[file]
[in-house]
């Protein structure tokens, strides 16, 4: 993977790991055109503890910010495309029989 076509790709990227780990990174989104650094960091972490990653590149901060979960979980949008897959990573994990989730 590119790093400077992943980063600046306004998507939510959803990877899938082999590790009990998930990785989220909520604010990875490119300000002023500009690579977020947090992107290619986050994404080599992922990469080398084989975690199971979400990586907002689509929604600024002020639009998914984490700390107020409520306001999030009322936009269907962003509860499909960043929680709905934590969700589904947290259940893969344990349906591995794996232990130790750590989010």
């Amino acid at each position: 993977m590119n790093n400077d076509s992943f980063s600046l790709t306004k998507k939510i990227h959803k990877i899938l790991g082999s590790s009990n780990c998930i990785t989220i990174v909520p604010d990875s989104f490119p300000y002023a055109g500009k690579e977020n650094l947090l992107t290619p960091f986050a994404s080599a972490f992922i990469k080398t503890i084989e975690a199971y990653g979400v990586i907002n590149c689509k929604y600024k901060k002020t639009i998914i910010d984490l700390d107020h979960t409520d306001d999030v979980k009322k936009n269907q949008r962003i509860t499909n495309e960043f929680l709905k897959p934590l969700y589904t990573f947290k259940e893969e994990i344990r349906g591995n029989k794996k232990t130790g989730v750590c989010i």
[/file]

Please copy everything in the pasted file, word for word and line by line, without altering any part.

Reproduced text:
[in-house]
């Protein structure tokens, strides 16, 4: 993977790991055109503890910010495309029989 076509790709990227780990990174989104650094960091972490990653590149901060979960979980949008897959990573994990989730 590119790093400077992943980063600046306004998507939510959803990877899938082999590790009990998930990785989220909520604010990875490119300000002023500009690579977020947090992107290619986050994404080599992922990469080398084989975690199971979400990586907002689509929604600024002020639009998914984490700390107020409520306001999030009322936009269907962003509860499909960043929680709905934590969700589904947290259940893969344990349906591995794996232990130790750590989010």
């Amino acid at each position: 993977m590119n790093n400077d076509s992943f980063s600046l790709t306004k998507k939510i990227h959803k990877i899938l790991g082999s590790s009990n780990c998930i990785t989220i990174v909520p604010d990875s989104f490119p300000y002023a055109g500009k690579e977020n650094l947090l992107t290619p960091f986050a994404s080599a972490f992922i990469k080398t503890i084989e975690a199971y990653g979400v990586i907002n590149c689509k929604y600024k901060k002020t639009i998914i910010d984490l700390d107020h979960t409520d306001d999030v979980k009322k936009n269907q949008r962003i509860t499909n495309e960043f929680l709905k897959p934590l969700y589904t990573f947290k259940e893969e994990i344990r349906g591995n029989k794996k232990t130790g989730v750590c989010i």